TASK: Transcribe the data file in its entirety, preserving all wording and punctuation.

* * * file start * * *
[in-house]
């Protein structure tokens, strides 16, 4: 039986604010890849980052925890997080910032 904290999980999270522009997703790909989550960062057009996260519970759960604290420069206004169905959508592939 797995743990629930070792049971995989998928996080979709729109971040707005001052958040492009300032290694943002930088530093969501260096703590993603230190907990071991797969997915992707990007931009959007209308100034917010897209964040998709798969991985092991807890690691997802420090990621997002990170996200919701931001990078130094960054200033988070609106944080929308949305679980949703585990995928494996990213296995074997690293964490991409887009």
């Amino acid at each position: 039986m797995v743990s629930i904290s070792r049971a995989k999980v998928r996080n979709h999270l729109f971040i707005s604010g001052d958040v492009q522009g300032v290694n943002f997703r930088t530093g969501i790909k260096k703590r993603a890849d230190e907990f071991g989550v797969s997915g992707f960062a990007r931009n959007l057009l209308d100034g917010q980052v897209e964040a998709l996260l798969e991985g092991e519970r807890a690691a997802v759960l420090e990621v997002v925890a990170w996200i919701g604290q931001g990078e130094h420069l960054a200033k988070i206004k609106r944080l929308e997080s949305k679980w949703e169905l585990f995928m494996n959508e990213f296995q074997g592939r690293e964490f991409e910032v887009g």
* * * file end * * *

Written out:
[in-house]
């Protein structure tokens, strides 16, 4: 039986604010890849980052925890997080910032 904290999980999270522009997703790909989550960062057009996260519970759960604290420069206004169905959508592939 797995743990629930070792049971995989998928996080979709729109971040707005001052958040492009300032290694943002930088530093969501260096703590993603230190907990071991797969997915992707990007931009959007209308100034917010897209964040998709798969991985092991807890690691997802420090990621997002990170996200919701931001990078130094960054200033988070609106944080929308949305679980949703585990995928494996990213296995074997690293964490991409887009």
């Amino acid at each position: 039986m797995v743990s629930i904290s070792r049971a995989k999980v998928r996080n979709h999270l729109f971040i707005s604010g001052d958040v492009q522009g300032v290694n943002f997703r930088t530093g969501i790909k260096k703590r993603a890849d230190e907990f071991g989550v797969s997915g992707f960062a990007r931009n959007l057009l209308d100034g917010q980052v897209e964040a998709l996260l798969e991985g092991e519970r807890a690691a997802v759960l420090e990621v997002v925890a990170w996200i919701g604290q931001g990078e130094h420069l960054a200033k988070i206004k609106r944080l929308e997080s949305k679980w949703e169905l585990f995928m494996n959508e990213f296995q074997g592939r690293e964490f991409e910032v887009g």